Yet, he said that he's often asked how it feels to be a Canadian promoting the “American Dream” on Shark Tank.

“I'm a huge believer in the American dream,” said Herjavec. “When did the goal to succeed and do better in life become only American? I think the goal of every human being is to do better.”

Growing up without much money, Herjavec originally only wanted to avoid being poor, never mind getting rich.

“Somewhere along the way, a funny thing happens; you make money,” said Herjavec. “But the question then becomes: do I want to do something great, or do I just want to make a little more money?

“No great company was ever built by somebody who wanted to make a buck. Somebody wanted to do something great,” said Herjavec. “Money doesn't keep you warm at night, it doesn't get you up the next day.”

As an immigrant and the first in his family to attend a university, Herjavec said he felt that he owed it to his parents to be successful, a goal that was a far greater drive than money. Herjavec’s father had arrived in Halifax, Canada, with a single suitcase of possessions, finding a job as a factory worker.

“I said to myself, 'If I don't do something with my life, their sacrifice is meaningless',” said Herjavec. “You have to have something that's bigger than you. You have to have a goal that's greater than you.”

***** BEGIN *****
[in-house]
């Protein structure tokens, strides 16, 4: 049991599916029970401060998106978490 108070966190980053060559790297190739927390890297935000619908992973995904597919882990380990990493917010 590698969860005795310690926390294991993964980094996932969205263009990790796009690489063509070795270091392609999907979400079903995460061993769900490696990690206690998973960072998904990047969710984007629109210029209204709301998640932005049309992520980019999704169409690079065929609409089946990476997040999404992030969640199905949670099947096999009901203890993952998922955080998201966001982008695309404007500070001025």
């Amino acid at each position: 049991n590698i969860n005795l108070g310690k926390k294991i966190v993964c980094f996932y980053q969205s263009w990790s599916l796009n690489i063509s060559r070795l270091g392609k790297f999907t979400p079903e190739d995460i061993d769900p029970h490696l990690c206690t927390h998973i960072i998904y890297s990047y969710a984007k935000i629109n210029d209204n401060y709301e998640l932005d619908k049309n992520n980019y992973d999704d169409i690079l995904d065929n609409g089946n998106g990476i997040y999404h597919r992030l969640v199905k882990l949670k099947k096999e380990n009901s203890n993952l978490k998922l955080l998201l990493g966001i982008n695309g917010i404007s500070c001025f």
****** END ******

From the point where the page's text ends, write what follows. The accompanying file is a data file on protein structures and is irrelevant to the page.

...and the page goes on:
Despite Herjavec's perseverance, breaking into the world of business wasn't always easy, and his background initially served as something of a roadblock.

“I wanted to leave school and start a massive business, but everyone said to me, 'to make money, you need to have money',” said Herjervac, “And the other thing I heard in business was, 'it's not what you know, it's who you know.' But I never saw it as a negative...I just said, ‘I've got to go where I want to go from where I've started.'

“It's one of the reasons I started in tech; nobody cares,” Herjavec said. “Nobody cares who your dad is or where you came from. It's the same thing with media; you can come from the wealthiest family, and if you can't perform, you know what? They're going to cancel your show.”

The key to success, said Herjavec, isn't just a matter of one's skills, but also of one's character.

“Negative people have a hard time getting ahead,” Herjavec said. “I've met lots of successful people, but there are two characteristics I've always found that are consistent: they love what they do, and they're interesting in their own way.”

Herjavec's forum concluded with a question-and-answer session and closed with a nod to Herjavec's own humble beginnings and enduring optimism.

“We've all got to start somewhere, but we're all starting from a different point,” said Herjavec. “And if someone is starting ahead of you, it doesn't matter, because life is long.”

Afterward, Herjavec took photos with attendees, met with USC Annenberg Assistant Professor Daren C. Brabham’s class.

Herjavec also tweeted, as did dozens of those in attendance, about the event:

“I want to thank the faculty & students @USCAnnenberg for hosting me,” Herjavec wrote. “Such a great school—kids are so inspiring.”

Related: Dean's Open Forum—Robert Herjavec (PHOTOS)

 

 

Olivia Niland is a senior journalism major and has written for USC Annenberg for three years. Off-campus, she has interned for outlets including Mashable, NBC Los Angeles and The Hollywood Reporter, and recently spent a semester studying journalism in London.